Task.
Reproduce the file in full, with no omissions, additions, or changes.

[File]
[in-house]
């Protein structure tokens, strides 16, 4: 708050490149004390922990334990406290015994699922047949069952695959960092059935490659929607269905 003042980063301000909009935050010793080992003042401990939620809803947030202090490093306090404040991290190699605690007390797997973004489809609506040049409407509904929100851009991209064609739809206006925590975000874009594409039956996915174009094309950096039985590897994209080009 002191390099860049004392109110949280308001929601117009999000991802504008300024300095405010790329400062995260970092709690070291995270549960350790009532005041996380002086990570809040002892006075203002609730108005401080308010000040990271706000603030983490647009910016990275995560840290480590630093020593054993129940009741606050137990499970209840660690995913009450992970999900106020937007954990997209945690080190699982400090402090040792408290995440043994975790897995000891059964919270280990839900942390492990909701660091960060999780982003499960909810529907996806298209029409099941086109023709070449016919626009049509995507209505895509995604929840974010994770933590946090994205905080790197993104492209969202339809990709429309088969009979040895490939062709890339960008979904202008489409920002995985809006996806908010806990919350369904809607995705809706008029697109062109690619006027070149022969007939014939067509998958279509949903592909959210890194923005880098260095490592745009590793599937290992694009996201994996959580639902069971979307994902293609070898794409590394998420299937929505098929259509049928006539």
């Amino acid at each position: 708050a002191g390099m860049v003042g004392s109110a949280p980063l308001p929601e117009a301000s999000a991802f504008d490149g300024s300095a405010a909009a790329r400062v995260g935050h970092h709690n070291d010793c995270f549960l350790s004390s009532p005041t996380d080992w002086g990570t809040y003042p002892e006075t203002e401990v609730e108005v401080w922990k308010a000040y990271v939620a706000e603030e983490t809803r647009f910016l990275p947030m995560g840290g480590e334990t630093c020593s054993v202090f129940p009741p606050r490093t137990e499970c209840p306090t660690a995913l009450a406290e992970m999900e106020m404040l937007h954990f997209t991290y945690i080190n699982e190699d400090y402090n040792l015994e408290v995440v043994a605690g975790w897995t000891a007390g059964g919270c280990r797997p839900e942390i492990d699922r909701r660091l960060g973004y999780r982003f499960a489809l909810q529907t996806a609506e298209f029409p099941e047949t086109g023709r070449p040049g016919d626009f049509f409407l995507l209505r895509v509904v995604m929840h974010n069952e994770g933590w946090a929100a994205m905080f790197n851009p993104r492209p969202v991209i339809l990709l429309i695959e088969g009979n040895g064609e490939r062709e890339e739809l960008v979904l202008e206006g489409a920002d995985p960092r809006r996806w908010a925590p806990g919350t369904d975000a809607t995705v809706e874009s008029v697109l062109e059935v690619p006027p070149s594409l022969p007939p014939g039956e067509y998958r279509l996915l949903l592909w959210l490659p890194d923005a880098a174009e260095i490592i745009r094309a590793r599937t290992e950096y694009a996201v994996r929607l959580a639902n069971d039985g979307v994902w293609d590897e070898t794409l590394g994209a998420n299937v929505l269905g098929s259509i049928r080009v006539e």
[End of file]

[in-house]
């Protein structure tokens, strides 16, 4: 708050490149004390922990334990406290015994699922047949069952695959960092059935490659929607269905 003042980063301000909009935050010793080992003042401990939620809803947030202090490093306090404040991290190699605690007390797997973004489809609506040049409407509904929100851009991209064609739809206006925590975000874009594409039956996915174009094309950096039985590897994209080009 002191390099860049004392109110949280308001929601117009999000991802504008300024300095405010790329400062995260970092709690070291995270549960350790009532005041996380002086990570809040002892006075203002609730108005401080308010000040990271706000603030983490647009910016990275995560840290480590630093020593054993129940009741606050137990499970209840660690995913009450992970999900106020937007954990997209945690080190699982400090402090040792408290995440043994975790897995000891059964919270280990839900942390492990909701660091960060999780982003499960909810529907996806298209029409099941086109023709070449016919626009049509995507209505895509995604929840974010994770933590946090994205905080790197993104492209969202339809990709429309088969009979040895490939062709890339960008979904202008489409920002995985809006996806908010806990919350369904809607995705809706008029697109062109690619006027070149022969007939014939067509998958279509949903592909959210890194923005880098260095490592745009590793599937290992694009996201994996959580639902069971979307994902293609070898794409590394998420299937929505098929259509049928006539």
């Amino acid at each position: 708050a002191g390099m860049v003042g004392s109110a949280p980063l308001p929601e117009a301000s999000a991802f504008d490149g300024s300095a405010a909009a790329r400062v995260g935050h970092h709690n070291d010793c995270f549960l350790s004390s009532p005041t996380d080992w002086g990570t809040y003042p002892e006075t203002e401990v609730e108005v401080w922990k308010a000040y990271v939620a706000e603030e983490t809803r647009f910016l990275p947030m995560g840290g480590e334990t630093c020593s054993v202090f129940p009741p606050r490093t137990e499970c209840p306090t660690a995913l009450a406290e992970m999900e106020m404040l937007h954990f997209t991290y945690i080190n699982e190699d400090y402090n040792l015994e408290v995440v043994a605690g975790w897995t000891a007390g059964g919270c280990r797997p839900e942390i492990d699922r909701r660091l960060g973004y999780r982003f499960a489809l909810q529907t996806a609506e298209f029409p099941e047949t086109g023709r070449p040049g016919d626009f049509f409407l995507l209505r895509v509904v995604m929840h974010n069952e994770g933590w946090a929100a994205m905080f790197n851009p993104r492209p969202v991209i339809l990709l429309i695959e088969g009979n040895g064609e490939r062709e890339e739809l960008v979904l202008e206006g489409a920002d995985p960092r809006r996806w908010a925590p806990g919350t369904d975000a809607t995705v809706e874009s008029v697109l062109e059935v690619p006027p070149s594409l022969p007939p014939g039956e067509y998958r279509l996915l949903l592909w959210l490659p890194d923005a880098a174009e260095i490592i745009r094309a590793r599937t290992e950096y694009a996201v994996r929607l959580a639902n069971d039985g979307v994902w293609d590897e070898t794409l590394g994209a998420n299937v929505l269905g098929s259509i049928r080009v006539e």